Swaziland's government can be defined as an absolute monarchy. The Swazi King or Ngwenyama serves as the head of state. The colonial history of Swaziland featured British control until September 6, 1968, when the state gained independence. King Sobhuza II ascended into leadership as the head of state, and he oversaw the drafting of a new constitution that was adopted in 1977. The Constitution currently in use in Swaziland was passed in 2005. The monarchy system of government in Swaziland has been opposed by several groups who advocate for democracy.
Monarchy Of Swaziland
The monarch in Swaziland has supreme legislative, executive, and judicial powers. The position for the Ngwenyama (lion) is hereditary, and he governs the state assisted by a national legislature and council of ministers. The mother of the King is titled Ndlovukati, and she oversees national rituals. The Ndlovukati serves as regent if the King dies and the heir is indisposed or has not executed royal adulthood rituals. Both the King and the Queen Mother enjoy legal immunity. The King also serves as the Commissioner of Police as well as the Commander-in-chief of the Swazi Defence Forces. The Swazi King does not appoint his successor but rather, a traditional Council referred to as Liqoqo decides on which of the wives will be Ndlovukati and ‘Great Wife.' The next king is the son of the ‘Great Wife.' To unify all parts of the country, the Swazi King takes a wife from every clan.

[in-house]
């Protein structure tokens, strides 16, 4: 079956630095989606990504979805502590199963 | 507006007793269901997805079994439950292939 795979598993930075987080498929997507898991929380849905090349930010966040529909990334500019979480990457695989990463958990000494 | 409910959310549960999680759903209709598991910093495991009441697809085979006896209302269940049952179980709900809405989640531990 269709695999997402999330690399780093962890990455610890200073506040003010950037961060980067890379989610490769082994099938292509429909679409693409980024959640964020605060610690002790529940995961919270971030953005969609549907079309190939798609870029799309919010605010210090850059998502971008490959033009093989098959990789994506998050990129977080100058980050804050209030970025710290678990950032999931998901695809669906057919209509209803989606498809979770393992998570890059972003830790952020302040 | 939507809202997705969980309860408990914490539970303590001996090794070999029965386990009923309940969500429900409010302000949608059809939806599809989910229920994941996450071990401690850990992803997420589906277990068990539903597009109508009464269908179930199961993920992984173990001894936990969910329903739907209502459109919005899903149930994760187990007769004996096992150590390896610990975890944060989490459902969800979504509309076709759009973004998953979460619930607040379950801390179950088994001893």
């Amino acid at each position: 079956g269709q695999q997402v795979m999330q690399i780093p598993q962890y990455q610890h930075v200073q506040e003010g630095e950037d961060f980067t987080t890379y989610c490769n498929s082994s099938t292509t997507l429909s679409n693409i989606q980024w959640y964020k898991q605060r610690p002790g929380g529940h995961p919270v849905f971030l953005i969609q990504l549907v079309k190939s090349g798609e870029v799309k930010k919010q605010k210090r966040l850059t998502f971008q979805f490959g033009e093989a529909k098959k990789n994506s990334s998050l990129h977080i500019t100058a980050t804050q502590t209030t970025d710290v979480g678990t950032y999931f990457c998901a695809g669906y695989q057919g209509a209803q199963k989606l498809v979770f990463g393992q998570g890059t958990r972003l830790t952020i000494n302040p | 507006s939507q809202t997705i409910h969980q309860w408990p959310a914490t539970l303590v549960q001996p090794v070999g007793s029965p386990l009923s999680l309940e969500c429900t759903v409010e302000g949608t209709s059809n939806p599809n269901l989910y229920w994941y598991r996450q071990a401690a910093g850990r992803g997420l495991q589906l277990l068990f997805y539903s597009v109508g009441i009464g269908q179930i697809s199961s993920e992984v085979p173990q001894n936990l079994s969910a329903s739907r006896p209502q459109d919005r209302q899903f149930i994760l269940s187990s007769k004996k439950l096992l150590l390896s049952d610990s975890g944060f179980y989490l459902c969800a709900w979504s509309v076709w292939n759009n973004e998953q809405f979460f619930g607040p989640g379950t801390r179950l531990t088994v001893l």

Executive Branch Of The Government Of Swaziland
The Swazi King elects a Prime Minister from the members of Parliament. Swaziland's Prime Minister cannot serve for more than two five-year terms. The prime minister is mandated to chair cabinet meetings and advises the King on members of the Cabinet. These members are chosen from either Houses of Parliament. Swaziland's Ministers head their respective ministries.
Legislative Branch Of The Government Of Swaziland
Swaziland has a bicameral Parliamentary system which features the House of Assembly and the Senate. The House of Assembly has 65 seats, 55 of which are elected by popular vote to serve for five years, and the rest ten are appointed by the country's Monarch. 30 members sit in the Senate, 20 of whom are appointed by the Monarch, and ten are nominated by the House of Assembly. The King dissolves Parliament after five years triggering elections. The Swazi King retains the right to approve legislation adopted by Parliament before it is proclaimed law.
Judicial Branch Of The Government Of Swaziland
Swaziland has a dual judicial structure characterized by a network of courts which adhere to the western law and another network which is based on Swazi law and custom. The western model is composed of a Court of Appeal as well as a High Court in addition to magistrate courts in every district. Traditional courts give audience to cases of minor violations to Swazi law, and the verdict can be appealed to the High Court or Swaziland's Court of Appeal. The King can appoint a special tribunal in sedition and treason cases.
Administration Of The CountryFor administration purposes, Swaziland's territory is subdivided into four regions namely Manzini, Hhohho, Shiselweni, and Lubombo. An administrator appointed by the Swazi King governs each region. A traditional government system is also well established in Swaziland featuring the King and his advisors in addition to traditional courts and 55 tinkhundla or districts.